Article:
Use JavaScript to embed Tableau dashboards into SharePoint

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How to use JavaScript to embed Tableau dashboards into SharePoint with automatic sizing and current date quick filter selection?

As we all know, Tableau comes with its own web-based repository (Tableau Server), but sometimes we have to consume the dashboard that we create in other platforms. One of them is SharePoint, Microsoft’s web-based application, often used by enterprises to share content with their employees and departments.

Use JavaScript to embed tableau dashboards into SharePoint with automatic sizing and current date quick filter selection

Figure 1: Schema of the integration between SharePoint, Tableau Server and the enterprise accounts

Tableau allows us to easily share our dashboards by embedding them in JavaScript code or iFrames, providing ready-to-use code snippets that we just need to copy and paste in our solution.

These are very useful, but what if we want to go even further? For example, it’s currently not possible to set a quick filter to automatically select the current date. What if we want our dashboard to show data for the current year or month by default?

In this article, we’re going to explain how to embed dashboards into SharePoint, how to dynamically resize them and how to apply the default date quick filter with the help of some JavaScript power.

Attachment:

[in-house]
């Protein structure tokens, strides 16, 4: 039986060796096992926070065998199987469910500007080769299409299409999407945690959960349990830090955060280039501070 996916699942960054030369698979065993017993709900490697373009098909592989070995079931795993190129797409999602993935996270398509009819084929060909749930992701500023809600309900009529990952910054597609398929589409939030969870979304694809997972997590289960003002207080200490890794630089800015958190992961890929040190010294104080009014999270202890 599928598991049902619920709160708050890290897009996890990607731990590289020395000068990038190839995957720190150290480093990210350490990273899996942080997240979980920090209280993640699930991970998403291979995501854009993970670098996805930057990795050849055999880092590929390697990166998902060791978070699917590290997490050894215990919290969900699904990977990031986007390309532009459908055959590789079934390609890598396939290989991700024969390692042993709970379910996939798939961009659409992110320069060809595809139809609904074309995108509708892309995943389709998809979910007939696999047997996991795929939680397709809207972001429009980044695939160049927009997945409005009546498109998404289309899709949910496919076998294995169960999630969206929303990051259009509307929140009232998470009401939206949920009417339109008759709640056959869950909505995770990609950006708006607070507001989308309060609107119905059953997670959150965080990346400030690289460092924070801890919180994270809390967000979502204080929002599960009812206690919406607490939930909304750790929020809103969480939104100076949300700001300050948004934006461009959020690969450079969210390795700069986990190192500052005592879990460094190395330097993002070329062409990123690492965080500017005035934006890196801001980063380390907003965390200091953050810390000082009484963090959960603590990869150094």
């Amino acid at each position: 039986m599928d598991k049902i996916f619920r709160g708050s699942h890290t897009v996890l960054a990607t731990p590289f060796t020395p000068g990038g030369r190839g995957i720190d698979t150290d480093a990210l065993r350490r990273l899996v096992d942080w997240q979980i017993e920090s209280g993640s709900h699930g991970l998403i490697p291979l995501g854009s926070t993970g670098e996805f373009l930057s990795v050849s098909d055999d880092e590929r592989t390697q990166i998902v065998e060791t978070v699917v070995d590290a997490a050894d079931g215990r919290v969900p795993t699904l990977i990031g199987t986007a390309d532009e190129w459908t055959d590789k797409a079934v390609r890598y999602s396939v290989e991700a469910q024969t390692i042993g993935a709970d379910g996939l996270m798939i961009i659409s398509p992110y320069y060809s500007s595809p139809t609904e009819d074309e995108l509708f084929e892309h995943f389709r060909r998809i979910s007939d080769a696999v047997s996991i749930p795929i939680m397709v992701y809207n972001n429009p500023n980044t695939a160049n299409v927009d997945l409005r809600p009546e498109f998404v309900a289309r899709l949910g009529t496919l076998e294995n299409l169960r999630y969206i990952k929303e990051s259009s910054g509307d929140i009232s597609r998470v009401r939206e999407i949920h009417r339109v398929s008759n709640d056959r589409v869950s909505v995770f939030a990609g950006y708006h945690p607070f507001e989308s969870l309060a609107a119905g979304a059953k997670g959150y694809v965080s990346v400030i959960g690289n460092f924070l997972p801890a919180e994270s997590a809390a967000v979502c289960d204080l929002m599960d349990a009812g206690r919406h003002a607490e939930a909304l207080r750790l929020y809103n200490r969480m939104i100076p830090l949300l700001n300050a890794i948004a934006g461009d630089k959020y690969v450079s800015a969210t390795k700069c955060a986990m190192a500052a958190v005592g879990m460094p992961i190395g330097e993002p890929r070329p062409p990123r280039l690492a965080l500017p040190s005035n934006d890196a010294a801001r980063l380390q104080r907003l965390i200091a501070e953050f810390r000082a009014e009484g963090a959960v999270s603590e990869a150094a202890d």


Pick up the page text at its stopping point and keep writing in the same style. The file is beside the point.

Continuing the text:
1. Embedding the dashboard into SharePoint

To embed the dashboard into SharePoint, we must first create a page with an “Embed Code” container. Once your SharePoint page is ready, click on Edit, then Insert, and select Embed Code. This particular type of container, as its name suggests, allows us to embed code inside SharePoint, and it will be our door to Tableau.

Use JavaScript to embed tableau dashboards into SharePoint with automatic sizing and current date quick filter selection

Figure 2: SharePoint’s Insert toolbar with highlighted “Embed code” button

Now that your container is ready, you will see a canvas where you can write your code. Let’s start by embedding the dashboard as it is, with an iFrame.

First of all, we need the dashboard link. We can find it in Tableau Server: just navigate to the dashboard that you want to embed into SharePoint and click on Share, in the upper-right corner. You will see two links: “Embed Code” and “Link”. The first is a JavaScript snippet, ready to be copied and pasted; the second is a pure URL to the dashboard. Click on the second and copy it.

Use JavaScript to embed tableau dashboards into SharePoint with automatic sizing and current date quick filter selection